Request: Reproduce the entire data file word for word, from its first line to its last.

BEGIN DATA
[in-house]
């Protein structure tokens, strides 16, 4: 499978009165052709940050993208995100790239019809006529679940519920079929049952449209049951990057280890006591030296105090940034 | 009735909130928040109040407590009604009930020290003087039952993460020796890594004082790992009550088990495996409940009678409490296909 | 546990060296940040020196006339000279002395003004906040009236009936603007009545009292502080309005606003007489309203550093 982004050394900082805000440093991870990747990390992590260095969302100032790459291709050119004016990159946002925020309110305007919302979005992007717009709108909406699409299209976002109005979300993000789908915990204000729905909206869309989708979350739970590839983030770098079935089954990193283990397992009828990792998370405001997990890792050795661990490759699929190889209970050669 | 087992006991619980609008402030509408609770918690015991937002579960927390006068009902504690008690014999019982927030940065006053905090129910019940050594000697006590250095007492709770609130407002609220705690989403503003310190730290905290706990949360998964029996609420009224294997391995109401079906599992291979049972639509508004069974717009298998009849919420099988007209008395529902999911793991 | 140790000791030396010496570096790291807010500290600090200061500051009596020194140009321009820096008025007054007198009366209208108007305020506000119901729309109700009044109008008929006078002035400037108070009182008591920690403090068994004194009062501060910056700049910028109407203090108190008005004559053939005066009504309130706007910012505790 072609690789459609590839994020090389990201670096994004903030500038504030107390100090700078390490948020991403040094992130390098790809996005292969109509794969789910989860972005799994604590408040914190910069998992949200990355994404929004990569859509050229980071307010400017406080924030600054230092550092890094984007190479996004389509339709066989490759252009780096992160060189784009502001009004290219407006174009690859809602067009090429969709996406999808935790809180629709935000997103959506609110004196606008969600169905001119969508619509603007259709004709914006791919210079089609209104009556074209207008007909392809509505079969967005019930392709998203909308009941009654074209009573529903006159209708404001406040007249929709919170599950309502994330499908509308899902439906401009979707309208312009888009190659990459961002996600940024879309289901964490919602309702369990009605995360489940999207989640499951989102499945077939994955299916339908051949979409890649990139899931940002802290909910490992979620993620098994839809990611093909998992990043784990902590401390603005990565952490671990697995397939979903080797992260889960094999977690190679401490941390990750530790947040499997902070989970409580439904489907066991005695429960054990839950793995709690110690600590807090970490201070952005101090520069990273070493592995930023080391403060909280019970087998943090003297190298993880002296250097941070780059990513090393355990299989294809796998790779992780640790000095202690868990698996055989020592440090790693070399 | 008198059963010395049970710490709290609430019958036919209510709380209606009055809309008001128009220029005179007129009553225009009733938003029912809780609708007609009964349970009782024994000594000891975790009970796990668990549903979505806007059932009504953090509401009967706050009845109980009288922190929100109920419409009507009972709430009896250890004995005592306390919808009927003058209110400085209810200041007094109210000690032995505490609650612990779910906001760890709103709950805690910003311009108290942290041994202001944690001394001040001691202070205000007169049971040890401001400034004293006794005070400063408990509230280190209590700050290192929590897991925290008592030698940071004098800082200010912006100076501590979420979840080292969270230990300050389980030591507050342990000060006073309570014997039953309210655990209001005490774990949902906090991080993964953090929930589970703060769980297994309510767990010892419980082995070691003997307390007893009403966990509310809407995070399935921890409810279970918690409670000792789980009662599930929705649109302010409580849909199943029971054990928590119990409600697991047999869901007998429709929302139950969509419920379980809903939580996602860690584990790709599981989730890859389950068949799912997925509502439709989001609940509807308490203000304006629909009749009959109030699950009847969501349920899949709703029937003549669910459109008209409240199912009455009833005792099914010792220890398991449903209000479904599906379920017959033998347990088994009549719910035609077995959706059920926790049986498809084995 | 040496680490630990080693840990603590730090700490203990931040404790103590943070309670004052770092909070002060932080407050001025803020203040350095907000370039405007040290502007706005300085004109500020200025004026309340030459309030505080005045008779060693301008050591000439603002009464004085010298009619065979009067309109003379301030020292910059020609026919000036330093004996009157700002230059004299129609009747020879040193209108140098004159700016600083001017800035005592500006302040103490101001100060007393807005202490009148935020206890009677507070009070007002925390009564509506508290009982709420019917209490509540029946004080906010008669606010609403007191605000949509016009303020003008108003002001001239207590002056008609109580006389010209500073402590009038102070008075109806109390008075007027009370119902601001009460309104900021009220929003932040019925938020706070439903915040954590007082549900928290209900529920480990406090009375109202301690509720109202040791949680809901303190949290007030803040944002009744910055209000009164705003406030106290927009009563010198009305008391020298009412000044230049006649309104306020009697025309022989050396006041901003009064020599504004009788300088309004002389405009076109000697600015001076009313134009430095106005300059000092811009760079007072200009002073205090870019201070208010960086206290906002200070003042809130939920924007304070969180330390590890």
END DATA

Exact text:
[in-house]
């Protein structure tokens, strides 16, 4: 499978009165052709940050993208995100790239019809006529679940519920079929049952449209049951990057280890006591030296105090940034 | 009735909130928040109040407590009604009930020290003087039952993460020796890594004082790992009550088990495996409940009678409490296909 | 546990060296940040020196006339000279002395003004906040009236009936603007009545009292502080309005606003007489309203550093 982004050394900082805000440093991870990747990390992590260095969302100032790459291709050119004016990159946002925020309110305007919302979005992007717009709108909406699409299209976002109005979300993000789908915990204000729905909206869309989708979350739970590839983030770098079935089954990193283990397992009828990792998370405001997990890792050795661990490759699929190889209970050669 | 087992006991619980609008402030509408609770918690015991937002579960927390006068009902504690008690014999019982927030940065006053905090129910019940050594000697006590250095007492709770609130407002609220705690989403503003310190730290905290706990949360998964029996609420009224294997391995109401079906599992291979049972639509508004069974717009298998009849919420099988007209008395529902999911793991 | 140790000791030396010496570096790291807010500290600090200061500051009596020194140009321009820096008025007054007198009366209208108007305020506000119901729309109700009044109008008929006078002035400037108070009182008591920690403090068994004194009062501060910056700049910028109407203090108190008005004559053939005066009504309130706007910012505790 072609690789459609590839994020090389990201670096994004903030500038504030107390100090700078390490948020991403040094992130390098790809996005292969109509794969789910989860972005799994604590408040914190910069998992949200990355994404929004990569859509050229980071307010400017406080924030600054230092550092890094984007190479996004389509339709066989490759252009780096992160060189784009502001009004290219407006174009690859809602067009090429969709996406999808935790809180629709935000997103959506609110004196606008969600169905001119969508619509603007259709004709914006791919210079089609209104009556074209207008007909392809509505079969967005019930392709998203909308009941009654074209009573529903006159209708404001406040007249929709919170599950309502994330499908509308899902439906401009979707309208312009888009190659990459961002996600940024879309289901964490919602309702369990009605995360489940999207989640499951989102499945077939994955299916339908051949979409890649990139899931940002802290909910490992979620993620098994839809990611093909998992990043784990902590401390603005990565952490671990697995397939979903080797992260889960094999977690190679401490941390990750530790947040499997902070989970409580439904489907066991005695429960054990839950793995709690110690600590807090970490201070952005101090520069990273070493592995930023080391403060909280019970087998943090003297190298993880002296250097941070780059990513090393355990299989294809796998790779992780640790000095202690868990698996055989020592440090790693070399 | 008198059963010395049970710490709290609430019958036919209510709380209606009055809309008001128009220029005179007129009553225009009733938003029912809780609708007609009964349970009782024994000594000891975790009970796990668990549903979505806007059932009504953090509401009967706050009845109980009288922190929100109920419409009507009972709430009896250890004995005592306390919808009927003058209110400085209810200041007094109210000690032995505490609650612990779910906001760890709103709950805690910003311009108290942290041994202001944690001394001040001691202070205000007169049971040890401001400034004293006794005070400063408990509230280190209590700050290192929590897991925290008592030698940071004098800082200010912006100076501590979420979840080292969270230990300050389980030591507050342990000060006073309570014997039953309210655990209001005490774990949902906090991080993964953090929930589970703060769980297994309510767990010892419980082995070691003997307390007893009403966990509310809407995070399935921890409810279970918690409670000792789980009662599930929705649109302010409580849909199943029971054990928590119990409600697991047999869901007998429709929302139950969509419920379980809903939580996602860690584990790709599981989730890859389950068949799912997925509502439709989001609940509807308490203000304006629909009749009959109030699950009847969501349920899949709703029937003549669910459109008209409240199912009455009833005792099914010792220890398991449903209000479904599906379920017959033998347990088994009549719910035609077995959706059920926790049986498809084995 | 040496680490630990080693840990603590730090700490203990931040404790103590943070309670004052770092909070002060932080407050001025803020203040350095907000370039405007040290502007706005300085004109500020200025004026309340030459309030505080005045008779060693301008050591000439603002009464004085010298009619065979009067309109003379301030020292910059020609026919000036330093004996009157700002230059004299129609009747020879040193209108140098004159700016600083001017800035005592500006302040103490101001100060007393807005202490009148935020206890009677507070009070007002925390009564509506508290009982709420019917209490509540029946004080906010008669606010609403007191605000949509016009303020003008108003002001001239207590002056008609109580006389010209500073402590009038102070008075109806109390008075007027009370119902601001009460309104900021009220929003932040019925938020706070439903915040954590007082549900928290209900529920480990406090009375109202301690509720109202040791949680809901303190949290007030803040944002009744910055209000009164705003406030106290927009009563010198009305008391020298009412000044230049006649309104306020009697025309022989050396006041901003009064020599504004009788300088309004002389405009076109000697600015001076009313134009430095106005300059000092811009760079007072200009002073205090870019201070208010960086206290906002200070003042809130939920924007304070969180330390590890």